3 Top Financial Stocks to Buy for Growth and Income

Looking for a stock that can provide growth and income? If so, Royal Bank of Canada (TSX:RY)(NYSE:RY), Intact Financial Corporation (TSX:IFC), and Laurentian Bank of Canada (TSX:LB) are attractive options.

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As Foolish investors can attest, finding the right stock at the right price is not an easy task, especially when you are searching for one that can provide both growth and dividend income. Well, in order to make things easier for you, I have done the hard part and found three dividend-paying stocks from the financial sector that are trading at inexpensive forward valuations, so let’s take a quick look at each to determine which would fit best in your portfolio.

1. Royal Bank of Canada

Royal Bank of Canada (TSX:RY)(NYSE:RY) is the second-largest bank in Canada with approximately $1.09 trillion in total assets.

At today’s levels, its stock trades at just 11.2 times fiscal 2015’s estimated earnings per share of $6.63 and only 10.8 times fiscal 2016’s estimated earnings per share of $6.93, both of which are inexpensive compared with its trailing 12-month price-to-earnings multiple of 11.4 and its five-year average multiple of 12.9.

I think RBC’s stock could consistently trade at a fair multiple of at least 12, which would place its shares upwards of $83 by the conclusion of fiscal 2016, representing upside of more than 11% from current levels.

In addition, the company pays a quarterly dividend of $0.79 per share, or $3.16 per share annually, giving its stock a 4.2% yield. Investors should also note that it has increased its dividend for five consecutive years.

2. Intact Financial Corporation

Intact Financial Corporation (TSX:IFC) is one of the leading providers of property and casualty insurance in Canada.

At current levels, its stock trades at just 15.4 times fiscal 2015’s estimated earnings per share of $6.24 and only 14.3 times fiscal 2016’s estimated earnings per share of $6.71, both of which are inexpensive compared with its trailing 12-month price-to-earnings multiple of 16.1 and its five-year average multiple of 15.5.

I think Intact’s stock could consistently trade at a fair multiple of at least 16, which would place its shares upwards of $107 by the conclusion of fiscal 2016, representing upside of more than 11% from today’s levels.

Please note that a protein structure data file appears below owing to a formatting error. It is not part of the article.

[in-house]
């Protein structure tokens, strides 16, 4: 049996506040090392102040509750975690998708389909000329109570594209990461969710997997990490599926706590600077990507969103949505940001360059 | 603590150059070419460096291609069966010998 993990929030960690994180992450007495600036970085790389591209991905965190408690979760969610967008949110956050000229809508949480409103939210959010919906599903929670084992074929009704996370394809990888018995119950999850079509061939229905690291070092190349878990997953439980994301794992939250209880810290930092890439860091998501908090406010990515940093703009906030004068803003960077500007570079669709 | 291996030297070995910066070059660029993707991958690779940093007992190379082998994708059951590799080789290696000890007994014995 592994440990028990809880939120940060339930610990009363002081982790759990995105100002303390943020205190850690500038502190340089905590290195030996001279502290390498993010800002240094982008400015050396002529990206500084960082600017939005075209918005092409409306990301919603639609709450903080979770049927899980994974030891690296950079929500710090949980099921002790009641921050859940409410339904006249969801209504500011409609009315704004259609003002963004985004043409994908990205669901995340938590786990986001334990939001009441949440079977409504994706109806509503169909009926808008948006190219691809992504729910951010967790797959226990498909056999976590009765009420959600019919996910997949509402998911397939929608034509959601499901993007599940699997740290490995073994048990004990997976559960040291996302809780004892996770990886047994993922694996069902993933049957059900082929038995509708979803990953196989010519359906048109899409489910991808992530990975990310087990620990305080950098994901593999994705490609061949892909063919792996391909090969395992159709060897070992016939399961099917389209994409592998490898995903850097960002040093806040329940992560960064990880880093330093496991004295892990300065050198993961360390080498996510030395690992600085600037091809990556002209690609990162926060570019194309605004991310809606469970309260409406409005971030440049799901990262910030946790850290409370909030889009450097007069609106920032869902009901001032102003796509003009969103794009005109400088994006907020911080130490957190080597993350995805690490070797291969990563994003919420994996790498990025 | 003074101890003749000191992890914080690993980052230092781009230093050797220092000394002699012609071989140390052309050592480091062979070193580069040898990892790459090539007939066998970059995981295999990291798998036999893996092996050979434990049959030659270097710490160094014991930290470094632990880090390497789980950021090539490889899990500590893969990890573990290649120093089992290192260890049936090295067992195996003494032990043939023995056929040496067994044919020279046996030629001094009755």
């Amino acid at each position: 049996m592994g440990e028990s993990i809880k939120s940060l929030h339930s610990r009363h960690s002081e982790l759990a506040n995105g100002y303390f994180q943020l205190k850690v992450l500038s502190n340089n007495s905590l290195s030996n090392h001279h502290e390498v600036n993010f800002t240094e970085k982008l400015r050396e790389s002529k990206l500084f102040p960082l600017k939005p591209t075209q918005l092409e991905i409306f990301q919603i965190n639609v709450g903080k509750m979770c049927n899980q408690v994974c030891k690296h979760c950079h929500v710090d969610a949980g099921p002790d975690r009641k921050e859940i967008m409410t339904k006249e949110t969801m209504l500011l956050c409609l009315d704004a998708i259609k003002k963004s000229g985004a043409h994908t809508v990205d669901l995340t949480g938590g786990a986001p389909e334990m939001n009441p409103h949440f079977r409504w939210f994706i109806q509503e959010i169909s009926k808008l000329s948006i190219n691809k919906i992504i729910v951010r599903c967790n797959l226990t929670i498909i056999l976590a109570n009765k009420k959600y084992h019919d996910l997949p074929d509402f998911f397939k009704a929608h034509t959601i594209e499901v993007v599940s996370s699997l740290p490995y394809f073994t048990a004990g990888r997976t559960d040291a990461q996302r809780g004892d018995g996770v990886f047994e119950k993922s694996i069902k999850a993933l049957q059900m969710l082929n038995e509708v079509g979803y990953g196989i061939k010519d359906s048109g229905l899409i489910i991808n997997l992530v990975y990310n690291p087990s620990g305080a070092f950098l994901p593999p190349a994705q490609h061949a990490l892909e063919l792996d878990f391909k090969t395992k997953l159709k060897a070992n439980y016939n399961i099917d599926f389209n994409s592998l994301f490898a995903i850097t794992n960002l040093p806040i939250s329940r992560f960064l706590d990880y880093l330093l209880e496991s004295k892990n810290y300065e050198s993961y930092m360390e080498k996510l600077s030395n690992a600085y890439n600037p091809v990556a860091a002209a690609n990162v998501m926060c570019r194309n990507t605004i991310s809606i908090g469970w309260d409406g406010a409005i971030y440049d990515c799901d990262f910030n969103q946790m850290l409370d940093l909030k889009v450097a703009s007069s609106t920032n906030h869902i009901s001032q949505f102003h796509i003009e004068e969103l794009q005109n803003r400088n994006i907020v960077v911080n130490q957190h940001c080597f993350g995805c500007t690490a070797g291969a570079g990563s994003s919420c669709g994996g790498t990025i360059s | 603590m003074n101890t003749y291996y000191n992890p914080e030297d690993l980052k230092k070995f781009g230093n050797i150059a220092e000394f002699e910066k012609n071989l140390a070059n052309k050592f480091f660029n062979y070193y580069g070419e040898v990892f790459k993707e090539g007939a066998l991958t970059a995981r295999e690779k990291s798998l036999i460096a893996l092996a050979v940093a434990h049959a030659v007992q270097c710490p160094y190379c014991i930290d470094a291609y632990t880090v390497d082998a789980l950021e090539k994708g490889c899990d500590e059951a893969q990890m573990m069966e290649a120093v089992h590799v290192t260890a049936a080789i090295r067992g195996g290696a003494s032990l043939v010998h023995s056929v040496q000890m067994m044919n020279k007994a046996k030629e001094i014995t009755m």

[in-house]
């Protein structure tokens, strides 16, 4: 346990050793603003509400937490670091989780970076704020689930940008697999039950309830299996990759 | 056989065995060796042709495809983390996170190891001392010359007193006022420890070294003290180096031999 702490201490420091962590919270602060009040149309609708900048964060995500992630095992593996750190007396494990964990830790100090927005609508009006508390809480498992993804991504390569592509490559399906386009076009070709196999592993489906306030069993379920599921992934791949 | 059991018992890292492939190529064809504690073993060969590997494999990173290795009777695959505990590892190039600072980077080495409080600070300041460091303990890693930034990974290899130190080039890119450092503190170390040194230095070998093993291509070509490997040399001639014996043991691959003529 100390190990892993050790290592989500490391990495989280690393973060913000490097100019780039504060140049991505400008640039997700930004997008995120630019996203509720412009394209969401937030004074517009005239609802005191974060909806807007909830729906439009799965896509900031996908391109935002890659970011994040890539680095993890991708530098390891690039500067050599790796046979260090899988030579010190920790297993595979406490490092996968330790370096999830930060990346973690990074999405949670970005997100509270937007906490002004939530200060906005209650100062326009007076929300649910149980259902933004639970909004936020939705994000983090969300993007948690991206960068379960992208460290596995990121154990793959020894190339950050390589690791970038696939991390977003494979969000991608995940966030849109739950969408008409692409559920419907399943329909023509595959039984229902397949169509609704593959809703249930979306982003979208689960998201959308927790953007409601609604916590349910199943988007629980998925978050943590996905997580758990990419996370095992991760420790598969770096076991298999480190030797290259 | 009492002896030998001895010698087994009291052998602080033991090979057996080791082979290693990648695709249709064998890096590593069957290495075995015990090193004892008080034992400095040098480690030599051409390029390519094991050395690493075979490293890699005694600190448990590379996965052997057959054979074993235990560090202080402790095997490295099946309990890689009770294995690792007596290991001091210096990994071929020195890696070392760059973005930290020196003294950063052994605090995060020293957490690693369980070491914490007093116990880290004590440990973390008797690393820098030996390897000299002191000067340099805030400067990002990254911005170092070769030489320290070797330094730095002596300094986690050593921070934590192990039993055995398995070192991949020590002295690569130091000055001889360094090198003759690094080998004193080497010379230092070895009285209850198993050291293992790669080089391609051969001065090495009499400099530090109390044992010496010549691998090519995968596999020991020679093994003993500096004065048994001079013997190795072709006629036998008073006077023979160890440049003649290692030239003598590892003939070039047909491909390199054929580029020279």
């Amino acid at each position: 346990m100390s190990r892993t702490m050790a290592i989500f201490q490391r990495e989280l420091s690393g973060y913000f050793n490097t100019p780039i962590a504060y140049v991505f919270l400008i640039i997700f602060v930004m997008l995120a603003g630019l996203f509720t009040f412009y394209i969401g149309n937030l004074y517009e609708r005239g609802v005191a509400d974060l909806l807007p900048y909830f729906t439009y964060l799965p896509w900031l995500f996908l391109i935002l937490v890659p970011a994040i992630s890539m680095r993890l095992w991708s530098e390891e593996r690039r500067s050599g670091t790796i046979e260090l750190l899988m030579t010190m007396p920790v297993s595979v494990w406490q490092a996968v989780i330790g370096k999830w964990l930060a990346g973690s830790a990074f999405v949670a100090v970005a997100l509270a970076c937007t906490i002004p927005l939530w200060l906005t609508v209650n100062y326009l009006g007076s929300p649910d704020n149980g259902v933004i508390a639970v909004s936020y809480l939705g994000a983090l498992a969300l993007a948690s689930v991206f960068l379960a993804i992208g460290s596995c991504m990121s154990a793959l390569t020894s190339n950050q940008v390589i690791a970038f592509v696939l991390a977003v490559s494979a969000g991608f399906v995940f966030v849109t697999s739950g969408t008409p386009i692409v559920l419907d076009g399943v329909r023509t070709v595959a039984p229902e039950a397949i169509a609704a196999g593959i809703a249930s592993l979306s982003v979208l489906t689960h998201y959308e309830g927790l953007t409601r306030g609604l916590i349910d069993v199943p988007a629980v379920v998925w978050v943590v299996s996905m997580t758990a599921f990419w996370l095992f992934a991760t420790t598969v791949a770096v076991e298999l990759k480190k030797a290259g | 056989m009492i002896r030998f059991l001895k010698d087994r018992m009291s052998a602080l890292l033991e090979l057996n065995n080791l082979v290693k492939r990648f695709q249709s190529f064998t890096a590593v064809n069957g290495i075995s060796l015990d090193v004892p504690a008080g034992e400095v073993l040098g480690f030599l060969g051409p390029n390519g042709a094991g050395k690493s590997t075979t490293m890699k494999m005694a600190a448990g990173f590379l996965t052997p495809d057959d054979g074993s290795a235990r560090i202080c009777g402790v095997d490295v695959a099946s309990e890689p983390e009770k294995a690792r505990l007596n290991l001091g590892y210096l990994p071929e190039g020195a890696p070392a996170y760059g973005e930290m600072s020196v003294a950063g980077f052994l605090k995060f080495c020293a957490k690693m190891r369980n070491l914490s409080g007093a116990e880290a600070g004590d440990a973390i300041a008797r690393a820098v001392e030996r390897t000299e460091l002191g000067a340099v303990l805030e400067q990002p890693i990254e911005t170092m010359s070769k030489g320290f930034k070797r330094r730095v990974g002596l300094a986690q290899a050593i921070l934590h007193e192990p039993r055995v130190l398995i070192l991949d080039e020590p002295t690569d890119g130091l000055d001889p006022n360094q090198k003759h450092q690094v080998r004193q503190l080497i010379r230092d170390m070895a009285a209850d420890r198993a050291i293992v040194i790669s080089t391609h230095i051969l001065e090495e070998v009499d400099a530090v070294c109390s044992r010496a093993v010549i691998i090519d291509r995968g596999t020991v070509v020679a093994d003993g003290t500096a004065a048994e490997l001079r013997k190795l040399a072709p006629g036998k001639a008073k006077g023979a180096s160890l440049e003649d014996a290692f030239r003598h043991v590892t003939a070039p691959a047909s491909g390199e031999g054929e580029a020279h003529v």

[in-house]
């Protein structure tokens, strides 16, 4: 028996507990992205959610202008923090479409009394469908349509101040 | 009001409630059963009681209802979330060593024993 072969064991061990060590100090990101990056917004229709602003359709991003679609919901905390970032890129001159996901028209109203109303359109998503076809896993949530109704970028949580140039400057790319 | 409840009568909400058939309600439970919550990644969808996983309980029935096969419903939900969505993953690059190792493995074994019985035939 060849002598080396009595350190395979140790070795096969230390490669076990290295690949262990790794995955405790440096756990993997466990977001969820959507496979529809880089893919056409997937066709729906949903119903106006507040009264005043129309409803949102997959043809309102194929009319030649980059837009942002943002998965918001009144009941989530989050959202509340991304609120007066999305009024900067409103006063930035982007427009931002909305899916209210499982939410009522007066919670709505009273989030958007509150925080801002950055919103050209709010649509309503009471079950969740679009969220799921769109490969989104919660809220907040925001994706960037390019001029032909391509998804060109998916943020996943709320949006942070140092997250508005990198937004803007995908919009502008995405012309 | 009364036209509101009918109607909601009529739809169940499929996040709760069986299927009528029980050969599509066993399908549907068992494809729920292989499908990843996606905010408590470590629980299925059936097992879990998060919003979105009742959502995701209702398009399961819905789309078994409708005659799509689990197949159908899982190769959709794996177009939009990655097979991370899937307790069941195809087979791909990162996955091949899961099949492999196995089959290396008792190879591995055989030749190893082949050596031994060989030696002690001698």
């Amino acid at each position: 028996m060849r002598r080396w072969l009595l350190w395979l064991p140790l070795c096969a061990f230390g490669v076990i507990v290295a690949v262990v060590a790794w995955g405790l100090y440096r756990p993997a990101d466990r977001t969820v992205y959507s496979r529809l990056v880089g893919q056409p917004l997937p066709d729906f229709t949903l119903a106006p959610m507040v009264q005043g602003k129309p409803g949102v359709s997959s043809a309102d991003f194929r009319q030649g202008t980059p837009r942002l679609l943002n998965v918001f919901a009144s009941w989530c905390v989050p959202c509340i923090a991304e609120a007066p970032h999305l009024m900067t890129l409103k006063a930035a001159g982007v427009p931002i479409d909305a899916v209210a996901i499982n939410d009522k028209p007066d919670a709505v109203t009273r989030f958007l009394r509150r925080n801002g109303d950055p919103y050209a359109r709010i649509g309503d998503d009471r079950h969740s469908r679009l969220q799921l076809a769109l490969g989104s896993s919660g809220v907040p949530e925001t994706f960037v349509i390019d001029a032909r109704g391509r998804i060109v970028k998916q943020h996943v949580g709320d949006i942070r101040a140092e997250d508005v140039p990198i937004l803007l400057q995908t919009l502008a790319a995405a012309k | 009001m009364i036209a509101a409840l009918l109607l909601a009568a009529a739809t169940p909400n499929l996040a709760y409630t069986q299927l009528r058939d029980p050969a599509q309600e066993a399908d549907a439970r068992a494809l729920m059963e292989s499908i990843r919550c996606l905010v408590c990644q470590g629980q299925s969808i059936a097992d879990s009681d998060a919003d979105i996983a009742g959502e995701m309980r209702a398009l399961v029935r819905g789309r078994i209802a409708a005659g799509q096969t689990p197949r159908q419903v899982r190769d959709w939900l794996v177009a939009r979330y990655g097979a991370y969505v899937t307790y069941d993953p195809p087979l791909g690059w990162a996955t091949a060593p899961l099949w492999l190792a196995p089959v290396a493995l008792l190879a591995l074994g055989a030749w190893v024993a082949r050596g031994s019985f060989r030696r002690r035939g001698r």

Also, the company pays a quarterly dividend of $0.53 per share, or $2.12 per share annually, which gives its stock a 2.2% yield. It is also worth noting that it has increased its dividend for 10 consecutive years.

3. Laurentian Bank of Canada

Laurentian Bank of Canada (TSX:LB) is one of the largest financial institutions in eastern Canada with approximately $39.6 billion in total assets.

At today’s levels, its stock trades at just 9.3 times fiscal 2015’s estimated earnings per share of $5.61 and only 8.9 times fiscal 2016’s estimated earnings per share of $5.87, both of which are inexpensive compared with its trailing 12-month price-to-earnings multiple of 10.4 and its five-year average multiple of 10.4.

I think Laurentian Bank’s stock could consistently trade at a fair multiple of at least 10, which would place its shares upwards of $58 by the conclusion of fiscal 2016, representing upside of more than 11% from current levels.

Additionally, the company pays a quarterly dividend of $0.56 per share, or $2.24 per share annually, giving its stock a 4.3% yield. Investors should also note that it has increased its dividend for eight consecutive years.

Should you buy one of these financial stocks today?

Royal Bank of Canada, Intact Financial, and Laurentian Bank of Canada can provide both growth and income to your portfolio. Foolish investors should take a closer look and consider buying one of them today.

This article represents the opinion of the writer, who may disagree with the “official” recommendation position of a Motley Fool premium service or advisor. We’re Motley! Questioning an investing thesis — even one of our own — helps us all think critically about investing and make decisions that help us become smarter, happier, and richer, so we sometimes publish articles that may not be in line with recommendations, rankings or other content.

Fool contributor Joseph Solitro has no position in any stocks mentioned.

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